China sent markets into a spin this month after it revealed an 8.3% decline in exports in June. In an attempt to reverse the slump, Beijing began devaluing the yuan. The devaluation persisted for three days, raising investors’ anxiety levels. Could there be worse to come? The answer came last week, when a survey showed that in August, activity in China’s factories shrank at the fastest pace in almost six and a half years. Export demand had dwindled further, and domestic sales were not much better.
China’s leader, Xi Jinping, is wrestling with the effects of a massive increase in production using borrowed funds following the financial crash. Property developers in particular went on a building binge using cash borrowed from US banks. A report by credit rating agency Moody’s said a devaluation of the yuan by more than 10% would raise the cost of financing their debt to unsustainable levels – they would start going bust. So far, the devaluation amounts to about 3%.
Even if Beijing sticks with the yuan’s current value, Washington could upset its calculations. September is the month many analysts have pencilled in for the Federal Reserve to raise interest rates. Although one effect of China’s slowdown may be to stay the Fed’s hand, if it does raise rates, the resulting boost to the dollar would have the same effect as a cut in the yuan, putting those building sites from Nanjing to Chongqing back in jeopardy, along with the trillions of dollars invested in them.
Russia, Turkey and Kazakhstan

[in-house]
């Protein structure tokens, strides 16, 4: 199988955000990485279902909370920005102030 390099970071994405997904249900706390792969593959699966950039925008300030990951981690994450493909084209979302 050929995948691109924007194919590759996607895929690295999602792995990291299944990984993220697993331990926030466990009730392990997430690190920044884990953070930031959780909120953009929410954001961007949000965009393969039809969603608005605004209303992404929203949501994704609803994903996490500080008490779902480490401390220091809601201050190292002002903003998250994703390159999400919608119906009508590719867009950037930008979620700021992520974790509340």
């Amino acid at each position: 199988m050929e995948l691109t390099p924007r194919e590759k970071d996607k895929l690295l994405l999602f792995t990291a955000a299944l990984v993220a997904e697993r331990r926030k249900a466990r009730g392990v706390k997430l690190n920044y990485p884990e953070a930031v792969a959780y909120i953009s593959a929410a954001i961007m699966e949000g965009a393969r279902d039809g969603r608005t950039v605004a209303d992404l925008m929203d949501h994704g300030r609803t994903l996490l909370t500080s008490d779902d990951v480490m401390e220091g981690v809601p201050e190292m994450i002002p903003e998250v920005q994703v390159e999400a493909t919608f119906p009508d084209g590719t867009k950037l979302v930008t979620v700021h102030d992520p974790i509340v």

In any list of vulnerable emerging economies, Turkey has to be near the top. Its major companies have borrowed heavily on international markets, mainly in dollars. The cost of this has been ultra-low since the 2008 crash, but is now rising in response to hints of a US rate rise. Turkey is now a major manufacturing hub for European and US businesses. Millions of young Turks are employed by foreign companies, which are now scaling down production in response to declining world trade. These problems, combined with a war on its eastern border, have sent the Turkish lira to an all-time low against the dollar.
Russia is in a similar position, but has the benefit of massive savings. It was Moscow’s good fortune to have surplus oil and gas to sell in the high-price years – and the discipline to bank some of it. Like in Turkey, a queue of corporations have begged for help in paying the interest on their foreign debts. And as in Turkey, the currency has crashed. The rouble is at its lowest level against the dollar since February.
And oil-dependent Kazakhstan has spent $28bn this year buying its own currency, the tenge, to prop up its value, but gave up last week. On Thursday the tenge plunged by more than a quarter and President Nursultan Nazarbayev said that with most its rivals devaluing, Kazakhstan had been forced to act. “No one could have stood aloof from this [currency] storm,” he said.
Little of Africa remains untouched by the Chinese. Beijing has outstripped allcomers as a source of funds and now accounts for $3 of investment to every $1 from the US. Whether they are a source of minerals, metals, oil, agricultural produce or labour, few countries have missed out.